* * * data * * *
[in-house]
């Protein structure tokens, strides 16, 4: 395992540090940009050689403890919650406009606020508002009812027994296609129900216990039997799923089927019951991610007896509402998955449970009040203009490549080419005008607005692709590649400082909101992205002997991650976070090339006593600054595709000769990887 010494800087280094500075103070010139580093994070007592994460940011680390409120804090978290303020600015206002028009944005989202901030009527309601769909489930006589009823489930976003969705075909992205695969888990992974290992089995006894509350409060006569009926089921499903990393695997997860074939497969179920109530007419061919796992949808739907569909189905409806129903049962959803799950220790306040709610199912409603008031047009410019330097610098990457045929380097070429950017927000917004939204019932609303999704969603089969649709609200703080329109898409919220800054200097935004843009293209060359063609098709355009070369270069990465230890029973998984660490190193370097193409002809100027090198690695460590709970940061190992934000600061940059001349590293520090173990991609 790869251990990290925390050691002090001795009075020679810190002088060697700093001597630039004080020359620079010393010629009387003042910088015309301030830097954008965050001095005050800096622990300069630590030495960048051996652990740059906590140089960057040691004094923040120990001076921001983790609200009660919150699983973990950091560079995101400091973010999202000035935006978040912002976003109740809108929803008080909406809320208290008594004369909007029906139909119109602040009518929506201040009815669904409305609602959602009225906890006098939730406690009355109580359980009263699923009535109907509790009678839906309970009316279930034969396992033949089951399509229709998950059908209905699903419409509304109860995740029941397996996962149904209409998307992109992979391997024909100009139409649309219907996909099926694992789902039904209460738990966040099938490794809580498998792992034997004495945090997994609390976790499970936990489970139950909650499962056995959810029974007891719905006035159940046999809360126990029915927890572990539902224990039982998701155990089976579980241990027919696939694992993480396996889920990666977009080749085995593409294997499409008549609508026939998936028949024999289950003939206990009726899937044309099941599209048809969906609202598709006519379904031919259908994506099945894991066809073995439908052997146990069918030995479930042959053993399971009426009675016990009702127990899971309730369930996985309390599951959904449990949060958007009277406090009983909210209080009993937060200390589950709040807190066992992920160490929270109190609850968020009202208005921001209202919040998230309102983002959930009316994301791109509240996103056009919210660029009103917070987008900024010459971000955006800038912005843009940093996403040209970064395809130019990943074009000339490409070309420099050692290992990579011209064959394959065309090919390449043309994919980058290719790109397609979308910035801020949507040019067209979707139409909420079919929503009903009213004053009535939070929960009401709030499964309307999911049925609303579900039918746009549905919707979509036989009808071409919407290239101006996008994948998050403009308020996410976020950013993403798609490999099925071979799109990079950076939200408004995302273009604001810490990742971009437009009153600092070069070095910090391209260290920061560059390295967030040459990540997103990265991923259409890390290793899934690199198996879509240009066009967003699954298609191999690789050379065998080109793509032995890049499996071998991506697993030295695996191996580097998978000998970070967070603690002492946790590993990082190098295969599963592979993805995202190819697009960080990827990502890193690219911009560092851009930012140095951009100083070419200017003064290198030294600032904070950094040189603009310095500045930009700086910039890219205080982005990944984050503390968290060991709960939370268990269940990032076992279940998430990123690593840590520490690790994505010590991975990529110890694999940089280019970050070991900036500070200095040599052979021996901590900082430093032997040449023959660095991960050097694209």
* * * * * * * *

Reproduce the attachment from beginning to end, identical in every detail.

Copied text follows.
[in-house]
């Protein structure tokens, strides 16, 4: 395992540090940009050689403890919650406009606020508002009812027994296609129900216990039997799923089927019951991610007896509402998955449970009040203009490549080419005008607005692709590649400082909101992205002997991650976070090339006593600054595709000769990887 010494800087280094500075103070010139580093994070007592994460940011680390409120804090978290303020600015206002028009944005989202901030009527309601769909489930006589009823489930976003969705075909992205695969888990992974290992089995006894509350409060006569009926089921499903990393695997997860074939497969179920109530007419061919796992949808739907569909189905409806129903049962959803799950220790306040709610199912409603008031047009410019330097610098990457045929380097070429950017927000917004939204019932609303999704969603089969649709609200703080329109898409919220800054200097935004843009293209060359063609098709355009070369270069990465230890029973998984660490190193370097193409002809100027090198690695460590709970940061190992934000600061940059001349590293520090173990991609 790869251990990290925390050691002090001795009075020679810190002088060697700093001597630039004080020359620079010393010629009387003042910088015309301030830097954008965050001095005050800096622990300069630590030495960048051996652990740059906590140089960057040691004094923040120990001076921001983790609200009660919150699983973990950091560079995101400091973010999202000035935006978040912002976003109740809108929803008080909406809320208290008594004369909007029906139909119109602040009518929506201040009815669904409305609602959602009225906890006098939730406690009355109580359980009263699923009535109907509790009678839906309970009316279930034969396992033949089951399509229709998950059908209905699903419409509304109860995740029941397996996962149904209409998307992109992979391997024909100009139409649309219907996909099926694992789902039904209460738990966040099938490794809580498998792992034997004495945090997994609390976790499970936990489970139950909650499962056995959810029974007891719905006035159940046999809360126990029915927890572990539902224990039982998701155990089976579980241990027919696939694992993480396996889920990666977009080749085995593409294997499409008549609508026939998936028949024999289950003939206990009726899937044309099941599209048809969906609202598709006519379904031919259908994506099945894991066809073995439908052997146990069918030995479930042959053993399971009426009675016990009702127990899971309730369930996985309390599951959904449990949060958007009277406090009983909210209080009993937060200390589950709040807190066992992920160490929270109190609850968020009202208005921001209202919040998230309102983002959930009316994301791109509240996103056009919210660029009103917070987008900024010459971000955006800038912005843009940093996403040209970064395809130019990943074009000339490409070309420099050692290992990579011209064959394959065309090919390449043309994919980058290719790109397609979308910035801020949507040019067209979707139409909420079919929503009903009213004053009535939070929960009401709030499964309307999911049925609303579900039918746009549905919707979509036989009808071409919407290239101006996008994948998050403009308020996410976020950013993403798609490999099925071979799109990079950076939200408004995302273009604001810490990742971009437009009153600092070069070095910090391209260290920061560059390295967030040459990540997103990265991923259409890390290793899934690199198996879509240009066009967003699954298609191999690789050379065998080109793509032995890049499996071998991506697993030295695996191996580097998978000998970070967070603690002492946790590993990082190098295969599963592979993805995202190819697009960080990827990502890193690219911009560092851009930012140095951009100083070419200017003064290198030294600032904070950094040189603009310095500045930009700086910039890219205080982005990944984050503390968290060991709960939370268990269940990032076992279940998430990123690593840590520490690790994505010590991975990529110890694999940089280019970050070991900036500070200095040599052979021996901590900082430093032997040449023959660095991960050097694209």